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Thread: Grohe Faucet Question

  1. #1

    Default Grohe Faucet Question

    Hello,
    We have Grohe wideset faucets in our bathroom. The water pressure on the hot side is great, but on the cold side its very low....I imagine there is a "clog" somewhere on the cold side, and wonder if anyone out there has had a similiar problem and could give advice on where to look...
    Thanks to all who respond!

  2. #2
    DIY Senior Member plumguy's Avatar
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    Is this problem affecting other fixtures? You mentioned "faucets" , I wonder if a valve feeding the bath is not fully open.

  3. #3

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    No, just this one faucet. Grohe shows an exploded view of the faucet on their website, but its hard to see if there are any filters that might be clogged...Cold and hot have separate handles, but feed into one common spout..I'm just now sure where to start looking for a clog...and of course everything is hard to get to under the sink...

  4. #4
    DIY Senior Member plumguy's Avatar
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    Since it is a widespread I would start looking under the sink at the stainless steel braided hoses that Grohe provides. Sometimes they can have a kink in them that will affect flow. Do a thourough check under there before pulling anything apart.

  5. #5

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    No kinks in the lines....cold water flow is really low, despite great flow/pressure everywhere else. To be specific, this is a Grohe Talia lavatory wideset (20-892). What I would like to understand is the actual path of the water, and are there any filters? I will disconnect the cold water supply and check for clogs at there. After that, does it make sense to try to disassemble the handset (which is easy to get to)? Is there a filter and/or cartridge there that could be clogged? I have the Grohe exploded view...but just not clear to me what the path of the water is, and where the obstacles are!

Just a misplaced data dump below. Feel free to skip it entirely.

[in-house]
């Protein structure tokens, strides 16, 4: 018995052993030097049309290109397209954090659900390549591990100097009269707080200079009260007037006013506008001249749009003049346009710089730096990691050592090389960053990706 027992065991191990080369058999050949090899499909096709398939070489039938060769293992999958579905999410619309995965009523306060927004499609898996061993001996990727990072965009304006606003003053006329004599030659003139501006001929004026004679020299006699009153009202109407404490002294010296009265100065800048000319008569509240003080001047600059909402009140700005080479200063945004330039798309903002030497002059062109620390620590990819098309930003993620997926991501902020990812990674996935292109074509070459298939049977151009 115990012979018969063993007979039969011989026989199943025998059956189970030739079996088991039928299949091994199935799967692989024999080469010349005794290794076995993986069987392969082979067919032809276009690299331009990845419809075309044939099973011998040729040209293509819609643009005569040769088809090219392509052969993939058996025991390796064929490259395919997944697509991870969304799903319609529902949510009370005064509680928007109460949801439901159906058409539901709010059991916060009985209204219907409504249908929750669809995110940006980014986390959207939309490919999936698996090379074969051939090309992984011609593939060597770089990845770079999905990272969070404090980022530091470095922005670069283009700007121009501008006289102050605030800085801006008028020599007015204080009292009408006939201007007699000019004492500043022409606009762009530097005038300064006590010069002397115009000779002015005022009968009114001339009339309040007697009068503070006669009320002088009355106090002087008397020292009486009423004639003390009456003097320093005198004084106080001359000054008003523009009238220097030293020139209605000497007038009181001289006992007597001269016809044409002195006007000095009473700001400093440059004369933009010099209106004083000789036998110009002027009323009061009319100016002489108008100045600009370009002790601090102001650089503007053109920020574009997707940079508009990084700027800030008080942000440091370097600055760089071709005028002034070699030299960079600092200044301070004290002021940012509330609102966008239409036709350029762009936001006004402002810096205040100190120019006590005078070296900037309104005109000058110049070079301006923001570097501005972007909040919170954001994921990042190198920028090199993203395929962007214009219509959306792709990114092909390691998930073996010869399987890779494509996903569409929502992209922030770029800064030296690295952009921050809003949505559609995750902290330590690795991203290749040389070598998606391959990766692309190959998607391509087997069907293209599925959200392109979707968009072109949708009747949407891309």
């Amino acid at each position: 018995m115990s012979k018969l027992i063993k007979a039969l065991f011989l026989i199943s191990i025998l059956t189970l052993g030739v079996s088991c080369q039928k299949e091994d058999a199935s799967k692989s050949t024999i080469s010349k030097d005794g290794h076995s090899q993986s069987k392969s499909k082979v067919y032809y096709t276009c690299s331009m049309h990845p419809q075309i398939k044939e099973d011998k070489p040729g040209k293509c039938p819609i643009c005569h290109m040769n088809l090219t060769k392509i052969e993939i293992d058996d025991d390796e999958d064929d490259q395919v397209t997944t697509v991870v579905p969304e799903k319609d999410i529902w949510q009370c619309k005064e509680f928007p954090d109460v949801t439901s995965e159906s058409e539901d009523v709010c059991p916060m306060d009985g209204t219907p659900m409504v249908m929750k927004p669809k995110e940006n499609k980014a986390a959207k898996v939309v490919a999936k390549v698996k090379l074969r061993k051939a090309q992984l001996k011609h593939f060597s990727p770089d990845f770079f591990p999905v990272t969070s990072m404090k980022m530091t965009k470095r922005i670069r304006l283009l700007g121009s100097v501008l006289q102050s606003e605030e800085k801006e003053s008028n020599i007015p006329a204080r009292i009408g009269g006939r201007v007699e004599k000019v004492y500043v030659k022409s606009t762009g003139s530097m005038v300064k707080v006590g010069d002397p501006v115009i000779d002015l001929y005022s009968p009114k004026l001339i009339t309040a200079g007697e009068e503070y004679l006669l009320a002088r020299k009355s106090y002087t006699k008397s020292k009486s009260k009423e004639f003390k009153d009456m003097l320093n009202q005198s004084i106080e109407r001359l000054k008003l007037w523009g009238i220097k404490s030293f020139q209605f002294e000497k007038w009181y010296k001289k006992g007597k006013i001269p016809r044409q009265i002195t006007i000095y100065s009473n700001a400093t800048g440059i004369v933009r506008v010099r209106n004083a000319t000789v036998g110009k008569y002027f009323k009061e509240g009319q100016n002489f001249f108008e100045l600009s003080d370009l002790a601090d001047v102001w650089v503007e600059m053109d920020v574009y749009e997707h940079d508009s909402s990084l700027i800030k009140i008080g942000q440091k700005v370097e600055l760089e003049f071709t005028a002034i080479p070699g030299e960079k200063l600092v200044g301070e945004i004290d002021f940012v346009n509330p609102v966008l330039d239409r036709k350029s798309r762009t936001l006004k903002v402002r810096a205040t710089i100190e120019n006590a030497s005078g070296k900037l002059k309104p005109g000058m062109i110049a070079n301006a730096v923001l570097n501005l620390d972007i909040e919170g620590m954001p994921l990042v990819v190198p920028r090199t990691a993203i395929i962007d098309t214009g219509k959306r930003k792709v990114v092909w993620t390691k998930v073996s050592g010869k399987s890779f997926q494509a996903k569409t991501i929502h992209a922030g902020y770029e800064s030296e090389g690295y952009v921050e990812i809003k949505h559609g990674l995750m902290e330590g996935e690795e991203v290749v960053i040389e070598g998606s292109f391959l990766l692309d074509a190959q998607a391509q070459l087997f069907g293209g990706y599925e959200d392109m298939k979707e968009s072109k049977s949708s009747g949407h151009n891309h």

Thnaks very much.

  6. #6
    Retired Defense Industry Engineer jadnashua's Avatar
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    Some of the Grohe faucets come with a brass screen on the inputs. If yours does, it could be clogged with debris. If you remove the supply line from the shutoff, make sure you get a good volume out of it, too. It could be the shutoff.
    Jim DeBruycker
    Important note - I'm not a pro
    Retired Defense Industry Engineer; Schluter 2.5-day Workshop Completed 2013, 2014

  7. #7

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    Follow-up: I disconnected the cold water supply and the small hose connecting to the cold water faucet--no clogs or kinks. Does anyone know if it makes sense to take the faucet apart from above? Is it likely that a clog will be found there? I have outstanding water pressure coming in from below....and just a trickle of water coming out of the spout. Hot water side, which comes out of the same spout, is fine.

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